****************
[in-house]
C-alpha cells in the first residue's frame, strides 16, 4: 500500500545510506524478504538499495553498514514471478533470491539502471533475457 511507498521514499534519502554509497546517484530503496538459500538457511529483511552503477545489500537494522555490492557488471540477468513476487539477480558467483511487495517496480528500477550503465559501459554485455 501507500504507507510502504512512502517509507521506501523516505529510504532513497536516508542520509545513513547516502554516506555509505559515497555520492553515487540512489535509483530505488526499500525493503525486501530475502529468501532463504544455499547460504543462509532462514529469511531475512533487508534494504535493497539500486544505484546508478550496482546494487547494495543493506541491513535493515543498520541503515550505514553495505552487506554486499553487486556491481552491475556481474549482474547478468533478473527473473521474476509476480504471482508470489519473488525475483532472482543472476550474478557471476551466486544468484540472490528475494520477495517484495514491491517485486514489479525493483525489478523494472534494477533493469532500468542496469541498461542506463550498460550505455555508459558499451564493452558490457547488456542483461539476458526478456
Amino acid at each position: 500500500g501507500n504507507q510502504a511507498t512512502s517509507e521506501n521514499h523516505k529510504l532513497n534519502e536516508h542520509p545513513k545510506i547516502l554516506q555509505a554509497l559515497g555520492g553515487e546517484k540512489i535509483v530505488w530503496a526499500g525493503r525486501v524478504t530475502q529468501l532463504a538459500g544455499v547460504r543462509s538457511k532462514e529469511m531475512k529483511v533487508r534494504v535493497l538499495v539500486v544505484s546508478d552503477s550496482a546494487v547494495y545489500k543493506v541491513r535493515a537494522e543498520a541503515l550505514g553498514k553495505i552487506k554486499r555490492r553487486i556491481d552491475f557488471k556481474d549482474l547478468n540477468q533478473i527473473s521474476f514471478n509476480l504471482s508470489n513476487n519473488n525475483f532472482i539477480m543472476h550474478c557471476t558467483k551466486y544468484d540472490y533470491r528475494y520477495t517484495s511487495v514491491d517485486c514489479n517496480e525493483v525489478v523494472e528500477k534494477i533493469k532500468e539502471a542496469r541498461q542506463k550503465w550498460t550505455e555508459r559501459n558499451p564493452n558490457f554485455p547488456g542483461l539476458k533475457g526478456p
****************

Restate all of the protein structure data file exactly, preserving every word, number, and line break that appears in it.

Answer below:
[in-house]
C-alpha cells in the first residue's frame, strides 16, 4: 500500500545510506524478504538499495553498514514471478533470491539502471533475457 511507498521514499534519502554509497546517484530503496538459500538457511529483511552503477545489500537494522555490492557488471540477468513476487539477480558467483511487495517496480528500477550503465559501459554485455 501507500504507507510502504512512502517509507521506501523516505529510504532513497536516508542520509545513513547516502554516506555509505559515497555520492553515487540512489535509483530505488526499500525493503525486501530475502529468501532463504544455499547460504543462509532462514529469511531475512533487508534494504535493497539500486544505484546508478550496482546494487547494495543493506541491513535493515543498520541503515550505514553495505552487506554486499553487486556491481552491475556481474549482474547478468533478473527473473521474476509476480504471482508470489519473488525475483532472482543472476550474478557471476551466486544468484540472490528475494520477495517484495514491491517485486514489479525493483525489478523494472534494477533493469532500468542496469541498461542506463550498460550505455555508459558499451564493452558490457547488456542483461539476458526478456
Amino acid at each position: 500500500g501507500n504507507q510502504a511507498t512512502s517509507e521506501n521514499h523516505k529510504l532513497n534519502e536516508h542520509p545513513k545510506i547516502l554516506q555509505a554509497l559515497g555520492g553515487e546517484k540512489i535509483v530505488w530503496a526499500g525493503r525486501v524478504t530475502q529468501l532463504a538459500g544455499v547460504r543462509s538457511k532462514e529469511m531475512k529483511v533487508r534494504v535493497l538499495v539500486v544505484s546508478d552503477s550496482a546494487v547494495y545489500k543493506v541491513r535493515a537494522e543498520a541503515l550505514g553498514k553495505i552487506k554486499r555490492r553487486i556491481d552491475f557488471k556481474d549482474l547478468n540477468q533478473i527473473s521474476f514471478n509476480l504471482s508470489n513476487n519473488n525475483f532472482i539477480m543472476h550474478c557471476t558467483k551466486y544468484d540472490y533470491r528475494y520477495t517484495s511487495v514491491d517485486c514489479n517496480e525493483v525489478v523494472e528500477k534494477i533493469k532500468e539502471a542496469r541498461q542506463k550503465w550498460t550505455e555508459r559501459n558499451p564493452n558490457f554485455p547488456g542483461l539476458k533475457g526478456p